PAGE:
Rather than say how they’d solve the many real problems facing our state, Maine Republicans used their first ad in the governor’s race to bully some of the state’s most vulnerable kids.

The ad, released this week, criticizes Gov. Mills for a state Department of Education video that Republicans say teaches “radical school lessons” about same-sex relationships and what it means to be transgender.

But what they are really saying is that schools have no right to acknowledge the existence of LGBTQ people, neither in their hallways nor in their communities. They’re saying that the experiences of students who identify as LGBTQ, or who have family members who do, should not even be recognized.

It’s a cowardly way to start a campaign. Rather than talk about issues that matter, Republicans chose to play off manufactured fears and anxieties.

Mills, who took down the video rather than defend its benign content, does not come out looking good, either. Someone needs to stand up for the LGBTQ students, and for schools themselves, who are now under attack.

Around the country, conservatives are accusing schools of indoctrinating students. The accusations are being made by people who have no idea of what goes on in an actual classroom and no interest in helping schools face the many real challenges in front of them.


Instead, they’re meant to rile up residents, some of whom are parents but many of whom are not, with tales of teachers and administrators forcing their extreme beliefs on impressionable children.

That could not be further from the truth. Anyone who’s been in an elementary school classroom would know that.

And anyone’s who’s been around a 6-year-old knows they have a lot of questions, some of which can be difficult to know how to answer.

That’s what the video was for. One of about 400 covering a wide variety of topics, it was created as a resource for public school teachers to use during remote learning.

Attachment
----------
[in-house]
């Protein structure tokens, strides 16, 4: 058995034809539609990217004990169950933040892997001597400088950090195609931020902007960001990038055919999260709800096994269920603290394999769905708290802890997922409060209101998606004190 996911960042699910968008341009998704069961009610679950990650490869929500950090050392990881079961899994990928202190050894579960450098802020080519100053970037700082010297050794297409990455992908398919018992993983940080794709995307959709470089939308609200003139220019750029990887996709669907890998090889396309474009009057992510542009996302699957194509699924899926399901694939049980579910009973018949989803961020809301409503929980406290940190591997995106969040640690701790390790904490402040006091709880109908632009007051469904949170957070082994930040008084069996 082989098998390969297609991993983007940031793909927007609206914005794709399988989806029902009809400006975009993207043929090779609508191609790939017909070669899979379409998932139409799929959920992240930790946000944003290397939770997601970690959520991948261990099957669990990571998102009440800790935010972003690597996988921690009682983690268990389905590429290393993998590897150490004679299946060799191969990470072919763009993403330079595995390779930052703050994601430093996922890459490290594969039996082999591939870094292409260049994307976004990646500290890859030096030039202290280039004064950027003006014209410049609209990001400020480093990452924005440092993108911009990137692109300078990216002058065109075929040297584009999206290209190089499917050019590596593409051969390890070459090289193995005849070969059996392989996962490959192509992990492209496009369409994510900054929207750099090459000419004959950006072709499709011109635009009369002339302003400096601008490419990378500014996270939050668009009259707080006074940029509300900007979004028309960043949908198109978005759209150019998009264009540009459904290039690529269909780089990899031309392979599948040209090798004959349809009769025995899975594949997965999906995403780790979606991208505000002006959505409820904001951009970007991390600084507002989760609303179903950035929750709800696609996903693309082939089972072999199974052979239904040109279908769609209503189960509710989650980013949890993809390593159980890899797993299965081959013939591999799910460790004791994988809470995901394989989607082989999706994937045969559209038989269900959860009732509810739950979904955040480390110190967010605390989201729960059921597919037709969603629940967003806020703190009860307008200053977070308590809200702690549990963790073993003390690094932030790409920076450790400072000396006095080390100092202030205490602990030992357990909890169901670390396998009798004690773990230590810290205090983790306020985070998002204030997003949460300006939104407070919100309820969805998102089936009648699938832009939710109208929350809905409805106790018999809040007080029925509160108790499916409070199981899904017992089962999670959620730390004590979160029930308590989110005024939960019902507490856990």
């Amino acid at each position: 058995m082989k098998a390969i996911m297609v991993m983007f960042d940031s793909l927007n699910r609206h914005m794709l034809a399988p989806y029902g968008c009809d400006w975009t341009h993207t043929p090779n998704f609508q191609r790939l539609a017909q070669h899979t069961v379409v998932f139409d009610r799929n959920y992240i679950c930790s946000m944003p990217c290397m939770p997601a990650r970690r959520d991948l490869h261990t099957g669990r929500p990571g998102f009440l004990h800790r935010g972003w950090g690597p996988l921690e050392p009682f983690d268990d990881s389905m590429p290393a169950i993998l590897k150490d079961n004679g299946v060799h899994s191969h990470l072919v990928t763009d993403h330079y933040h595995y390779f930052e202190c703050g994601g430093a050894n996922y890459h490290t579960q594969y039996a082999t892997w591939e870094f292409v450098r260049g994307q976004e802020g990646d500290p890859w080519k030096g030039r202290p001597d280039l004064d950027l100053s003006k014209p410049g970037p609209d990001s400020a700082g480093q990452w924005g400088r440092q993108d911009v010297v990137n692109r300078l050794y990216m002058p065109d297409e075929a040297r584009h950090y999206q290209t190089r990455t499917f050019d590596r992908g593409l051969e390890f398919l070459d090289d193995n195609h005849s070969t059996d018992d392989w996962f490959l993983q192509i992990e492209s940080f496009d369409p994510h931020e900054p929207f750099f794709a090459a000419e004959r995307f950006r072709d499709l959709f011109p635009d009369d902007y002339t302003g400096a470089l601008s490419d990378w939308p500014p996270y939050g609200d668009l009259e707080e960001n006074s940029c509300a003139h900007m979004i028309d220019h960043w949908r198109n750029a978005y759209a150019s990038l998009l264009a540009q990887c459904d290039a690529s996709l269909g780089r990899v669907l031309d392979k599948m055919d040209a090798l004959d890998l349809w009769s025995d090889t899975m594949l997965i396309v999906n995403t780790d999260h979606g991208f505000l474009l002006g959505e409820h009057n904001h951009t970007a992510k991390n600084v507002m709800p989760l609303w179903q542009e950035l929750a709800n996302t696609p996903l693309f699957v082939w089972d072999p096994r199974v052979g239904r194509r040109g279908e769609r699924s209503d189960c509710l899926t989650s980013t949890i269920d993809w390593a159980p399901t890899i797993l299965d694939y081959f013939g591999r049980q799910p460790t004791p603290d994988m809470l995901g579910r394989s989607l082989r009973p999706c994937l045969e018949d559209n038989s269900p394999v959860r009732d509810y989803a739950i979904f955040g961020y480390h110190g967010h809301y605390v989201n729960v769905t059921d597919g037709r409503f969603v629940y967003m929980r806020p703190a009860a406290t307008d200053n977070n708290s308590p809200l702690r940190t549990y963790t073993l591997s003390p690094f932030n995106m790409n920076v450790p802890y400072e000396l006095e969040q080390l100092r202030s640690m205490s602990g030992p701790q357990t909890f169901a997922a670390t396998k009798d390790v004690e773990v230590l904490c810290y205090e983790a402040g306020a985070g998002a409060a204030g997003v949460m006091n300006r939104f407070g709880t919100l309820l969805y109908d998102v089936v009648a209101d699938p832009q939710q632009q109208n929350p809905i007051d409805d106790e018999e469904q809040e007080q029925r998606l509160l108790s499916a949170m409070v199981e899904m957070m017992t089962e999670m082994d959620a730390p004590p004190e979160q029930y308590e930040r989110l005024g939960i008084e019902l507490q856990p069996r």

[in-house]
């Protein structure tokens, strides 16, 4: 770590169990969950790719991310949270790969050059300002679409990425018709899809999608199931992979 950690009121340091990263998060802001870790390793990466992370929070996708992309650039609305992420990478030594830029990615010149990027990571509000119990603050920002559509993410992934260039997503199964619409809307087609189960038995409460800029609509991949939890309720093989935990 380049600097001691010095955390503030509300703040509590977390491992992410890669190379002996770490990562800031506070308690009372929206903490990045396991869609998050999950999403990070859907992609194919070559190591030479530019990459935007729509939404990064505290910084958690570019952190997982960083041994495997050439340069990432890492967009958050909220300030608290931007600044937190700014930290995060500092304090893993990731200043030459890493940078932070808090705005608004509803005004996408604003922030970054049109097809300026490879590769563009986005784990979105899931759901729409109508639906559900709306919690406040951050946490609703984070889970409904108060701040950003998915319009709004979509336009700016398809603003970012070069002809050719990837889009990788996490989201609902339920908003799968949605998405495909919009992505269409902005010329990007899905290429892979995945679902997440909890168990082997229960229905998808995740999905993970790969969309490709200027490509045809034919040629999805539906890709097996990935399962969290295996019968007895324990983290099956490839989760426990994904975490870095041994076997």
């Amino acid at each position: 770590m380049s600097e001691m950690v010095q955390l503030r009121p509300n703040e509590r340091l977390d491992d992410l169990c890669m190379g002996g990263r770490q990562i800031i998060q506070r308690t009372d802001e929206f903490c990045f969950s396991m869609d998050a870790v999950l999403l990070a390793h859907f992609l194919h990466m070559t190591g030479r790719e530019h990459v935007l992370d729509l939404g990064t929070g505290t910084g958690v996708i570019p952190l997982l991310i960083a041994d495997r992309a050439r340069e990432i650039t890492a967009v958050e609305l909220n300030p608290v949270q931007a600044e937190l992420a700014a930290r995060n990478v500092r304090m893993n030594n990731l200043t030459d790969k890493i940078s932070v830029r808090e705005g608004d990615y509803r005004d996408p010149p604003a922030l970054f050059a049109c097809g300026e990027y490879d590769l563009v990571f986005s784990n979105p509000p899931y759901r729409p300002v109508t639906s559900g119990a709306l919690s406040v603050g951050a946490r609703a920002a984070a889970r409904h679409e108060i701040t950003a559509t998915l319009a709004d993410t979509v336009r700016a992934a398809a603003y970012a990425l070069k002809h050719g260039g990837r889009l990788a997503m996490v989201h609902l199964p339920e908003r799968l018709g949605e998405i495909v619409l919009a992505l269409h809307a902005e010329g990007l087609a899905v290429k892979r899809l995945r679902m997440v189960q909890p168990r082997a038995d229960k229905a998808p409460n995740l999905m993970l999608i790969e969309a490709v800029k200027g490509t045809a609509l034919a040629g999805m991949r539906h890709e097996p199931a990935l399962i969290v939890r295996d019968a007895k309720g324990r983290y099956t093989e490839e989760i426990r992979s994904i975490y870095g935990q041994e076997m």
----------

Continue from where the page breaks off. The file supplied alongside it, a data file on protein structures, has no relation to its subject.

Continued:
The point of the video was to teach a lesson about three vocabulary words: “rights,” “history” and “government.” It was not mandated; schools could decide for themselves whether to use the video.

The video’s offense, according to Republicans, is mentioning the existence of transgender people or same-sex relationships at all – even if they are talked about in the exact same way that cisgender people and heterosexual couples are referred to all the time, in all sorts of way, to people of all ages.


It’s not just the ad that makes this argument. Many school districts have been harassed by people spouting this same nonsense. Often, opponents are called “groomers,” an old slur aimed at gay people that’s been given new life by conservatives. Maine Republican Party Chair Demi Kouzounas used this despicable attack this week, saying that lessons mentioning LGBTQ issues could make kids vulnerable to pedophiles.

Imagine what that says to a kid dealing with questions of gender or sexuality. Most LGBTQ students say they face frequent discrimination, and worse, from other students, even school staff. Many say they don’t feel comfortable reporting the harassment, and when they do, they don’t feel heard.

For this group, most say they don’t feel supported at home or in school, and suicide rates are high.

However, when the students do have support from family and school, or live in an accepting community, they are much less likely to feel marginalized. Educating students is one way to build that support.

Rather than help, though, conservatives are harassing this relatively small group of students as part of their election strategy.

The students and their loved ones don’t deserve it, and they need people to stand beside them and say that.


Unfortunately, in this case, Gov. Mills chose not to.

There’s no indication that that will cause the Republicans to stop. We’d like to expect more from them, but we can’t. After all, LGBTQ discrimination is written into their party platform.

Instead, it’s up to the rest of us to make sure that all Maine students are treated with respect and given the same opportunities.

Gov. Mills has led that struggle before. But by taking down the video rather than standing up for our schools and their students, this time she fell short.

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